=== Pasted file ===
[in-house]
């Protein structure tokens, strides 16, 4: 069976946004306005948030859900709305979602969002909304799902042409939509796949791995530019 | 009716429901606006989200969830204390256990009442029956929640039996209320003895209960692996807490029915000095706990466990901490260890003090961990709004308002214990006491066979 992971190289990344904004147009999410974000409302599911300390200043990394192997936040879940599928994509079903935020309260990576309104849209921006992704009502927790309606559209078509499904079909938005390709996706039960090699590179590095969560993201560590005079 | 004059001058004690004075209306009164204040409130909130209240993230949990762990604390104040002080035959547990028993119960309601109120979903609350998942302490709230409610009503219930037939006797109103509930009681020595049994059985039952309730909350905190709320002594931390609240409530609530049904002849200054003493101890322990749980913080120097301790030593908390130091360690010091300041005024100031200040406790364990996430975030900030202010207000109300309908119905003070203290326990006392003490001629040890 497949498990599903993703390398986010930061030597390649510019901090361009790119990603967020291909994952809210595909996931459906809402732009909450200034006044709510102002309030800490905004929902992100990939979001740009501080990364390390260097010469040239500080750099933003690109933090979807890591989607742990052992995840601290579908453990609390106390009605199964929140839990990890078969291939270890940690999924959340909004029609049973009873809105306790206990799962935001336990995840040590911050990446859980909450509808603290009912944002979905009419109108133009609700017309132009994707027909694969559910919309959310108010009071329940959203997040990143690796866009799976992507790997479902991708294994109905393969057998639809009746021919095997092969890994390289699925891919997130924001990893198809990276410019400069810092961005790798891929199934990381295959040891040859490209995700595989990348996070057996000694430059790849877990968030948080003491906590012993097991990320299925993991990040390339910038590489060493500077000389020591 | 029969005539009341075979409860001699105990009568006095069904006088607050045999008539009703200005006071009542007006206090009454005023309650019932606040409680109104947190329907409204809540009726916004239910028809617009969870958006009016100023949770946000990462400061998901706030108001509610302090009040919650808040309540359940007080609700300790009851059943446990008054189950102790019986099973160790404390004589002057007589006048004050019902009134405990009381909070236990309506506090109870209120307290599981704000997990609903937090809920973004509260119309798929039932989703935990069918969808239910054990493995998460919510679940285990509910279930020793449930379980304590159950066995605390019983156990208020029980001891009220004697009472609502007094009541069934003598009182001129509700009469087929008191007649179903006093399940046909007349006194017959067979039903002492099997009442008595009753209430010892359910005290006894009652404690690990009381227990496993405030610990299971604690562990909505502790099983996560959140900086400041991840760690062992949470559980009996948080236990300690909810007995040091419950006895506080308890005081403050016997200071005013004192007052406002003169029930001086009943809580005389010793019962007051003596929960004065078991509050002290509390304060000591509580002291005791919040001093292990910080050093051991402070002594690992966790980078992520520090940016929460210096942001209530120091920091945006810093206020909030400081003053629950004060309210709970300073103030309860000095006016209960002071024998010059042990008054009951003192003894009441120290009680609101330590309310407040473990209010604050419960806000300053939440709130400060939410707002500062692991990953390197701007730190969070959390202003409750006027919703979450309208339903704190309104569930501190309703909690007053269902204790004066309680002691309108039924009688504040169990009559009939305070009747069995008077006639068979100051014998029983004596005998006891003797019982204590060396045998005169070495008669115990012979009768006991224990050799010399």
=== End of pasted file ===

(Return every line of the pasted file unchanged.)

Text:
[in-house]
């Protein structure tokens, strides 16, 4: 069976946004306005948030859900709305979602969002909304799902042409939509796949791995530019 | 009716429901606006989200969830204390256990009442029956929640039996209320003895209960692996807490029915000095706990466990901490260890003090961990709004308002214990006491066979 992971190289990344904004147009999410974000409302599911300390200043990394192997936040879940599928994509079903935020309260990576309104849209921006992704009502927790309606559209078509499904079909938005390709996706039960090699590179590095969560993201560590005079 | 004059001058004690004075209306009164204040409130909130209240993230949990762990604390104040002080035959547990028993119960309601109120979903609350998942302490709230409610009503219930037939006797109103509930009681020595049994059985039952309730909350905190709320002594931390609240409530609530049904002849200054003493101890322990749980913080120097301790030593908390130091360690010091300041005024100031200040406790364990996430975030900030202010207000109300309908119905003070203290326990006392003490001629040890 497949498990599903993703390398986010930061030597390649510019901090361009790119990603967020291909994952809210595909996931459906809402732009909450200034006044709510102002309030800490905004929902992100990939979001740009501080990364390390260097010469040239500080750099933003690109933090979807890591989607742990052992995840601290579908453990609390106390009605199964929140839990990890078969291939270890940690999924959340909004029609049973009873809105306790206990799962935001336990995840040590911050990446859980909450509808603290009912944002979905009419109108133009609700017309132009994707027909694969559910919309959310108010009071329940959203997040990143690796866009799976992507790997479902991708294994109905393969057998639809009746021919095997092969890994390289699925891919997130924001990893198809990276410019400069810092961005790798891929199934990381295959040891040859490209995700595989990348996070057996000694430059790849877990968030948080003491906590012993097991990320299925993991990040390339910038590489060493500077000389020591 | 029969005539009341075979409860001699105990009568006095069904006088607050045999008539009703200005006071009542007006206090009454005023309650019932606040409680109104947190329907409204809540009726916004239910028809617009969870958006009016100023949770946000990462400061998901706030108001509610302090009040919650808040309540359940007080609700300790009851059943446990008054189950102790019986099973160790404390004589002057007589006048004050019902009134405990009381909070236990309506506090109870209120307290599981704000997990609903937090809920973004509260119309798929039932989703935990069918969808239910054990493995998460919510679940285990509910279930020793449930379980304590159950066995605390019983156990208020029980001891009220004697009472609502007094009541069934003598009182001129509700009469087929008191007649179903006093399940046909007349006194017959067979039903002492099997009442008595009753209430010892359910005290006894009652404690690990009381227990496993405030610990299971604690562990909505502790099983996560959140900086400041991840760690062992949470559980009996948080236990300690909810007995040091419950006895506080308890005081403050016997200071005013004192007052406002003169029930001086009943809580005389010793019962007051003596929960004065078991509050002290509390304060000591509580002291005791919040001093292990910080050093051991402070002594690992966790980078992520520090940016929460210096942001209530120091920091945006810093206020909030400081003053629950004060309210709970300073103030309860000095006016209960002071024998010059042990008054009951003192003894009441120290009680609101330590309310407040473990209010604050419960806000300053939440709130400060939410707002500062692991990953390197701007730190969070959390202003409750006027919703979450309208339903704190309104569930501190309703909690007053269902204790004066309680002691309108039924009688504040169990009559009939305070009747069995008077006639068979100051014998029983004596005998006891003797019982204590060396045998005169070495008669115990012979009768006991224990050799010399």